The mornings run their course, clear and deserted
along the river's banks, which at dawn turn foggy,
darkening their green, while they wait for the sun.
In the last house, still damp, at the field's edge,
they sell tobacco, which is blackish in color
and tastes of sugar: it gives off a bluish haze.
They also have grappa there, the color of water.
There comes a moment when everything is still
and ripens. The trees in the distance are quiet
and their darkness deepens, concealing fruit so ripe
it would drop at a touch. The occasional clouds
are swollen and ripe. Far away, in city streets,
every house is mellowing in the mild air.
This early, you see only women. The women don't smoke,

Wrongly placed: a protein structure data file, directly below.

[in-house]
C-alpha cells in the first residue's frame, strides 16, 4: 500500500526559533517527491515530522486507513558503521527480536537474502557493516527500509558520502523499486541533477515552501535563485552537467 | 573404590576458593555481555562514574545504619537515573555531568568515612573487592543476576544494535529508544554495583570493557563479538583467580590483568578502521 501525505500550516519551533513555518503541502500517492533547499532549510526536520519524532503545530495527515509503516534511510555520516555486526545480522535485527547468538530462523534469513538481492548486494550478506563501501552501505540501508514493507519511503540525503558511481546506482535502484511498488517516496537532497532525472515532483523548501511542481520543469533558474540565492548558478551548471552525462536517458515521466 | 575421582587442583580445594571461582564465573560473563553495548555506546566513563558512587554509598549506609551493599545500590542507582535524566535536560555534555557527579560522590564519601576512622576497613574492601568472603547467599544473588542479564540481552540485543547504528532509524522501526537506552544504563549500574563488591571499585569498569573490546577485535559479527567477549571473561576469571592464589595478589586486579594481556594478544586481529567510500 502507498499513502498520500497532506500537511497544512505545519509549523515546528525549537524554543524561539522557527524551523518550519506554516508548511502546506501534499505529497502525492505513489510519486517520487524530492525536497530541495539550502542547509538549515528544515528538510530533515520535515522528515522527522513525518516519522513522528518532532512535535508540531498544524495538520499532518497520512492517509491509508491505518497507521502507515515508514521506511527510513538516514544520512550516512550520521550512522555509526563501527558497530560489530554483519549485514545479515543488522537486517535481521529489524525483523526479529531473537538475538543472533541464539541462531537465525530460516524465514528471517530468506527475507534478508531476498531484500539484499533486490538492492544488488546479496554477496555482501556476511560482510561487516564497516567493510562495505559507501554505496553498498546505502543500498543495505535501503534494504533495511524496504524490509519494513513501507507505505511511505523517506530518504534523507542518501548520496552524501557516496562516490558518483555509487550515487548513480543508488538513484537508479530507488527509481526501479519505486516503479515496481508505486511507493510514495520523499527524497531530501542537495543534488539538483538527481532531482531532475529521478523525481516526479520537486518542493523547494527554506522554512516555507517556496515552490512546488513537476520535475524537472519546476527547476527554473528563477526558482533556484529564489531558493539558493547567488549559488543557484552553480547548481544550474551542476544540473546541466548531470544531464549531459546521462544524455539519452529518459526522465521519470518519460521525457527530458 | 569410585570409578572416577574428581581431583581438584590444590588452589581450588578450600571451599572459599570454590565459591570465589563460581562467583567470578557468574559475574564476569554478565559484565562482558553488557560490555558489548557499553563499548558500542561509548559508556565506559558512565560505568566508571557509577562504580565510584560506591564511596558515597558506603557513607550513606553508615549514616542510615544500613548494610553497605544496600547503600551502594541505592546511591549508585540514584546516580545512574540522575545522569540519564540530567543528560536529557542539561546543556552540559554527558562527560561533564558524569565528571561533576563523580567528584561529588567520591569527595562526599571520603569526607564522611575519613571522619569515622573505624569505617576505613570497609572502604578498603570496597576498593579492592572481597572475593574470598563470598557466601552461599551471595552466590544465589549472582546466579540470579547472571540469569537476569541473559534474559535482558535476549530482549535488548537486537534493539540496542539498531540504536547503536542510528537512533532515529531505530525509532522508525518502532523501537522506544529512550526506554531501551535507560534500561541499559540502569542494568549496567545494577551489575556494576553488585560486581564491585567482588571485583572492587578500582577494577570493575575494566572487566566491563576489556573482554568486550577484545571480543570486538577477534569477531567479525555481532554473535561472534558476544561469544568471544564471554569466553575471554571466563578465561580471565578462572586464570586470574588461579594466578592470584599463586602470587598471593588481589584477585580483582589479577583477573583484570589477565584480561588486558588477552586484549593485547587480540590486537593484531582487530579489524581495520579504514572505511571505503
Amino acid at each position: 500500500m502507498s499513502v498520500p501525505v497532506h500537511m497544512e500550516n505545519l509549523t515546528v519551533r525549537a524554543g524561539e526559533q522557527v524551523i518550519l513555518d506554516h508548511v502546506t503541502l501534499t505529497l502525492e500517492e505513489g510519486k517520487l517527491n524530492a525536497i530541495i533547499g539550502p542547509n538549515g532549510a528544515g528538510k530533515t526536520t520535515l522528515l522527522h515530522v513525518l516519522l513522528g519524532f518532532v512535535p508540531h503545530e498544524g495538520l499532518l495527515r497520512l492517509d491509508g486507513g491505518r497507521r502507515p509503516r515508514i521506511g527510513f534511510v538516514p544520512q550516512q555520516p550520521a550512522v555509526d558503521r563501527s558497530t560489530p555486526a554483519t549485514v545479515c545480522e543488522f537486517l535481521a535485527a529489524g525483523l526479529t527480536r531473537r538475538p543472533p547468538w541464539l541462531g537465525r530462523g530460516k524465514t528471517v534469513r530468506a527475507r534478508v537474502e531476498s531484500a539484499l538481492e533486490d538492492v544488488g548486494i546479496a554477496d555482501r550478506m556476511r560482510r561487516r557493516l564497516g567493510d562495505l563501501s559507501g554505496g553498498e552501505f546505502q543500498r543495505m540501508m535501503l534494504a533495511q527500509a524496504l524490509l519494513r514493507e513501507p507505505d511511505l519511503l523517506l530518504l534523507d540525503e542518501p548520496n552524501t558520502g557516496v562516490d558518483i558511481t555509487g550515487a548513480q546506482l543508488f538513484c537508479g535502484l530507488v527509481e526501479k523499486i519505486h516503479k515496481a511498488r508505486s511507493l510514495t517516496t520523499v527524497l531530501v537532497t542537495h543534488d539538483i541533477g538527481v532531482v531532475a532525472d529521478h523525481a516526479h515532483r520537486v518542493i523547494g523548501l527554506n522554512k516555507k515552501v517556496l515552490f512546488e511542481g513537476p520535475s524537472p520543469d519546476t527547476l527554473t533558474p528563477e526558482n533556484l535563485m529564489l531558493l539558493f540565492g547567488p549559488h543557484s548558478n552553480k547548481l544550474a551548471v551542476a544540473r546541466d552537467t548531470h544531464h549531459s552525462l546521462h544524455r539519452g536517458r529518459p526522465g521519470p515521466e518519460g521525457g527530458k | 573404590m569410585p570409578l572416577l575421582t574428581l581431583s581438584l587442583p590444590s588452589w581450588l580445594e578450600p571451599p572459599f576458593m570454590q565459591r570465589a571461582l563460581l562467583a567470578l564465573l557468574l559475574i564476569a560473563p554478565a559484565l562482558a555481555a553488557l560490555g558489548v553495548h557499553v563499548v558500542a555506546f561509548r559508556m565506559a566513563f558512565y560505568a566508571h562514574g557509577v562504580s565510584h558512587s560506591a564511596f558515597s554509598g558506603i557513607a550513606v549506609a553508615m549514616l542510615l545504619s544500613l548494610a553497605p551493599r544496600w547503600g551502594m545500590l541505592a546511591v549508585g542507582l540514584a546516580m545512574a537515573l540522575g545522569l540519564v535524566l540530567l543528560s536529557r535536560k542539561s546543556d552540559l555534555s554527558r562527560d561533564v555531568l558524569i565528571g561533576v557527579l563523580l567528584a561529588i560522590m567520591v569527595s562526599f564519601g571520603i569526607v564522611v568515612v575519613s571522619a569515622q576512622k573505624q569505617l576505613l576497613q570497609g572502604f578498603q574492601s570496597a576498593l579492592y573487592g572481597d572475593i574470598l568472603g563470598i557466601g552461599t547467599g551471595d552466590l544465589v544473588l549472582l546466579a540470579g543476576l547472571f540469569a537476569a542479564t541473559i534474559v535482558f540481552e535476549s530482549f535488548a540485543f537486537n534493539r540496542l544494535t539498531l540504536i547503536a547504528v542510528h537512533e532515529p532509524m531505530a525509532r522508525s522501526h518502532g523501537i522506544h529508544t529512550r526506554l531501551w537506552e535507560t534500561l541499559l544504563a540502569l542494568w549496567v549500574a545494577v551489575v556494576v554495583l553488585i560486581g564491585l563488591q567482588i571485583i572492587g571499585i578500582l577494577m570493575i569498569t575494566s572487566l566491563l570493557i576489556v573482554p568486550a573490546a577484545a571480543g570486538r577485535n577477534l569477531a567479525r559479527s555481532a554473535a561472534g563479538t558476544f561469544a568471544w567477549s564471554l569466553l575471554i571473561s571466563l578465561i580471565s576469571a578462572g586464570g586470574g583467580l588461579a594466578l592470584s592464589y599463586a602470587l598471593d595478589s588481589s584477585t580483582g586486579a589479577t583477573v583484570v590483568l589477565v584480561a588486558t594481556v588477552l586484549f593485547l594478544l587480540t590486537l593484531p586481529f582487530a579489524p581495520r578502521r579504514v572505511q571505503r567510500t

or drink. All they know is standing in the sun,
letting it warm their bodies, as though they were fruit.
The air, raw with fog, has to be swallowed in sips,
like grappa. Everything here distills its own fragrance.
Even the water in the river has absorbed the banks,
steeping them to their depths in the soft air. The streets
are like the women. They ripen by standing still.
This is the time when every man should stand
still in the street and see how everything ripens.
There is even a breeze, which does not move the clouds
but somehow succeeds in maneuvering the bluish haze
without scattering it. The smell drifting by is a new smell.
The tobacco is tinged with grappa. So it seems
the women are not alone in enjoying the morning.
Italian; trans. William Arrowsmith
Cesare Pavese, Italian, trans. William Arrowsmith, Hard Labor, Ecco Press, 1976.